Citi is the official presale credit card of Live From The Drive-In. As such, Citi cardmembers will have access to purchase presale tickets beginning Tuesday, September 8th at 12pm local time until Thursday, September 10th at 10pm local time through Citi Entertainment®. For complete presale details go here.
“We are thrilled to have live music returning safely to the Atlanta area for a great weekend of Live From The Drive-In. We’ve seen such a great demand from fans to get back to concerts in a safe manner and from artists to get back on the stage to perform again,” said Peter Conlon, President of Live Nation Atlanta. “It’s also really great to be bringing live event jobs back to some local crew and workers who have been out of work since March. We can’t wait to see everyone come out!”
Each event will comply with all health and safety standards per local jurisdictions and state regulations in order to protect fans, artists, crews and staff. This includes thorough sanitation throughout the event and hand-sanitizing stations will be available, along with a number of other preventive measures.
For more information on the health and safety precautions we are taking, event guidelines and FAQs, visit here.
Live From The Drive-in Upcoming Dates:
Alpharetta, GA @ Ameris Bank Amphitheatre
Friday, October 16 – Jason Isbell and The 400 Unit
Ingridi Verardo just released her second single, entitled “Read Between The Lines“, which features the guest vocals by Daniela Serafim (Autopse, Monster Side Project). This track will be featured on Imperfection, her debut album which should released until the end of the year and will feature Samurai da Silva (As Do They Fall, Super Sonic Brewer) on guitars and bass, and Kelvin Salvetti (As Do They Fall, Black Adder) on drums.
About the single Ingridi said: “It has something much more personal than the previous song. As can be heard on ‘28 Days‘, I am proud of my scars but in this one, talking about a ‘relationship’ that existed and didn’t exist is much more difficult because I’m not used to share these stories with anyone. ‘Read‘ is a mix of good memories, but also recurring thoughts of how I wish that distance didn’t keep us that far from each other and it didn’t have a double life.”
Imperfection alludes to the fragility and experience of recording an album for the first time. In addition to the singles “28 Days” and “Read Between The Lines“, the album will have a total of eight tracks and will address personal themes from Ingridi’s life, with a sound inspired by her influences that include symphonic metal, anime tracks, opera and musicals.
The album is being produced by Roger Fingle (Blood Tears, Seduced By Suicide), who commented: “I am sure that in the beginning Ingridi didn’t have much of an idea of how hard it would be to record an album with this quality and how much I would push her. Despite that, unlike many other bands, no matter how emphatic I am, she doesn’t get offended with my criticism and she truly tries to understand what is wrong and she always comes back better for the next recording session.”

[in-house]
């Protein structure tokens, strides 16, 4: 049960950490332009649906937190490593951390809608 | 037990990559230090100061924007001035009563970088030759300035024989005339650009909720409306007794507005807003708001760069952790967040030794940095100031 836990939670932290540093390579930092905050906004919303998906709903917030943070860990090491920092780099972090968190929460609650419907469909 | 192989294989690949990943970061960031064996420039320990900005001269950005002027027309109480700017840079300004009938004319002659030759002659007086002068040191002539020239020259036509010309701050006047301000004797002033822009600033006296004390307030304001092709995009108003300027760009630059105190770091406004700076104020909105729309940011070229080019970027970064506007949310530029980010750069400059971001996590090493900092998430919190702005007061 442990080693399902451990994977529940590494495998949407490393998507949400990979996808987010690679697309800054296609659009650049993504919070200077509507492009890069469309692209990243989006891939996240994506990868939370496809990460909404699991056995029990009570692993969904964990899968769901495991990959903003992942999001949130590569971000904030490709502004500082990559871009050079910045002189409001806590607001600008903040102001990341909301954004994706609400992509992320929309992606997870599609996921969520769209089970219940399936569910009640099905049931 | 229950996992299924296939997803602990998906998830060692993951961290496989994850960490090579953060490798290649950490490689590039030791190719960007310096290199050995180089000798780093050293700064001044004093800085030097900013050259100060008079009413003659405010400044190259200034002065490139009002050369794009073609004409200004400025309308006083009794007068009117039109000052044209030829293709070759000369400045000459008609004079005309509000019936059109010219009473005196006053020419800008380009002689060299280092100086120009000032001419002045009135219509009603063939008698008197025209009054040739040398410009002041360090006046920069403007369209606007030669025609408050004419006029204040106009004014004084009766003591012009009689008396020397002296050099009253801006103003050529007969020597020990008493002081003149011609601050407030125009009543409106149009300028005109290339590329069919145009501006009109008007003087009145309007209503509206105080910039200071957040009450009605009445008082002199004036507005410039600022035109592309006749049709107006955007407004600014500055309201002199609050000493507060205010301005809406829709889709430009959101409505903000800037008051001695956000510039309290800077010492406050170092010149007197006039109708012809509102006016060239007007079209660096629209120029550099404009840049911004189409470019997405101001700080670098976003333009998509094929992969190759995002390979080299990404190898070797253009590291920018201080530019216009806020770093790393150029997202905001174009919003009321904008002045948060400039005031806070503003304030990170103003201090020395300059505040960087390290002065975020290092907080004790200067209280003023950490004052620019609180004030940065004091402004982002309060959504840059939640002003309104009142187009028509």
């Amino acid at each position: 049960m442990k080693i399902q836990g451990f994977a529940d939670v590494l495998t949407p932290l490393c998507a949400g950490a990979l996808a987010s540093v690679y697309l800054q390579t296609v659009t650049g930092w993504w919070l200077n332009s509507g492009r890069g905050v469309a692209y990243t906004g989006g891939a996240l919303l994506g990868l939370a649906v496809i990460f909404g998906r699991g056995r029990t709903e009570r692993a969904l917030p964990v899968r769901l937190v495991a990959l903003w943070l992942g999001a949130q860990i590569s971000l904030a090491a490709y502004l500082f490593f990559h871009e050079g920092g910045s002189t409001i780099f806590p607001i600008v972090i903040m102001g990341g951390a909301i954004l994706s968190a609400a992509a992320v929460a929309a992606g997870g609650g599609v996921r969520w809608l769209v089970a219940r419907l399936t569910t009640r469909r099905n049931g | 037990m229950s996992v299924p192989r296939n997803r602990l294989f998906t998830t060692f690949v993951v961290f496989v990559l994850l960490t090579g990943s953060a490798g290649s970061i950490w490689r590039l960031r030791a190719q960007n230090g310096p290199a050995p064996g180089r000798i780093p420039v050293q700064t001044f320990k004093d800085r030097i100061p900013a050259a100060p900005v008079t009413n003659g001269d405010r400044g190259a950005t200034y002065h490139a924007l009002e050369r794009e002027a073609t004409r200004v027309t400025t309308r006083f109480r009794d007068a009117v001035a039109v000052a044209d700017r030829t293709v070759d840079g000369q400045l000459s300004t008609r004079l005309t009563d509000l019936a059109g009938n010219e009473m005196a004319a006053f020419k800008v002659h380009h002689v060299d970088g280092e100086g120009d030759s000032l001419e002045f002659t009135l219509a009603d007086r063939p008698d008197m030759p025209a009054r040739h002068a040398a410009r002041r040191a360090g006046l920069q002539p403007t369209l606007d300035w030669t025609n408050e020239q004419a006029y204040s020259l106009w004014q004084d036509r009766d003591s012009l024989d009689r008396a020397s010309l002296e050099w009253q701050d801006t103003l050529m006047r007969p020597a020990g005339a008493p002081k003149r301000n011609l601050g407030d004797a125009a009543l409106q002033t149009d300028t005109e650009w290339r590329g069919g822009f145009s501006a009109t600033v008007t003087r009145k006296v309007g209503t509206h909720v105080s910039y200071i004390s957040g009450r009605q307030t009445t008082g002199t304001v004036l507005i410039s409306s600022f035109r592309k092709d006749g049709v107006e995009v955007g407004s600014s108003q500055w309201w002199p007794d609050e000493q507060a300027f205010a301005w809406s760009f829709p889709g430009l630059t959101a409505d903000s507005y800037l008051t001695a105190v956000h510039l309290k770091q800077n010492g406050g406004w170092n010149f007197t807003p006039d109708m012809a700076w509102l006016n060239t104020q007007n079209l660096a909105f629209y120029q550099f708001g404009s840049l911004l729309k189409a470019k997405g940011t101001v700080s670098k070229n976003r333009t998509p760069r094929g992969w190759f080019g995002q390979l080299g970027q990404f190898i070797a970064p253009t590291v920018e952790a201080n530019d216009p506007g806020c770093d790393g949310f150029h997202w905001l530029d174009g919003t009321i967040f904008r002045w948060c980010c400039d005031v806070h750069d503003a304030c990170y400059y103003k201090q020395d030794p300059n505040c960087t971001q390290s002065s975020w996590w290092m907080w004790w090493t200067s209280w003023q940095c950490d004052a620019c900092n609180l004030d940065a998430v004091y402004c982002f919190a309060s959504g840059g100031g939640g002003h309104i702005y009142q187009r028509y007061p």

Philadelphia’s Model Prisoner recently released their politically-fueled debut EP Piss Universe, a mélange of metal, hardcore, and hip hop. In addition, Metal Injection unveiled the music video for their title track – a song about our society being a hot mess like a f*cked up beauty pageant where fake images and lies prevail, corruption rules, and it’s all just a game about money. Also, Model Prisoner’s bloodline includes influential bands such as Nowhere Roads, Swarm of Arrows, and Label the Traitor. Watch the “Piss Universe” video here.
Piss Universe was engineered, mixed, and mastered by rapidly rising producer Wyatt Oberholzer (Year of the Knife, No Option, Fixation, Struck Nerve) at The Knife Lair in Philadelphia, PA. Additional production and beats were provided by Jack Mickelson. The duo consisting of Keats Rickard and Jay “Lanky” Mallory tracked with Oberholzer in staggered sessions across a few months during quarantine. Influenced by the current state of our country, the result is explosive music with violent vocals and angry lyrics.
Their debut EP Piss Universe was released on August 28, 2020 and is available everywhere for streaming and download via Bandcamp with a vinyl release planned for the fall.
Milwaukee-based art-pop artist Valerie Lighthart is debuting a new self-directed music video for her latest single “Love & Money,” which includes a featured spot from queer Latinx pop artist Solana. The video was directed by Lighthart herself and also features a cameo by drag-queen Melee Mcqueen.
The “Love & Money” official music video, which premiered yesterday on Black Book, is now streaming here:
“Love & Money” is a pop-romp created to celebrate femininity and reclaim the ideals women and femme-identifying folks are vilified for -vanity, yearning for love, and self-interest. Valerie has created a safe space wherein femmes could express those traits euphorically, harkening back to the circles that witches danced around naked in the early American wilderness. Worshiping evil ideals, loving themselves wildly, and exuding power.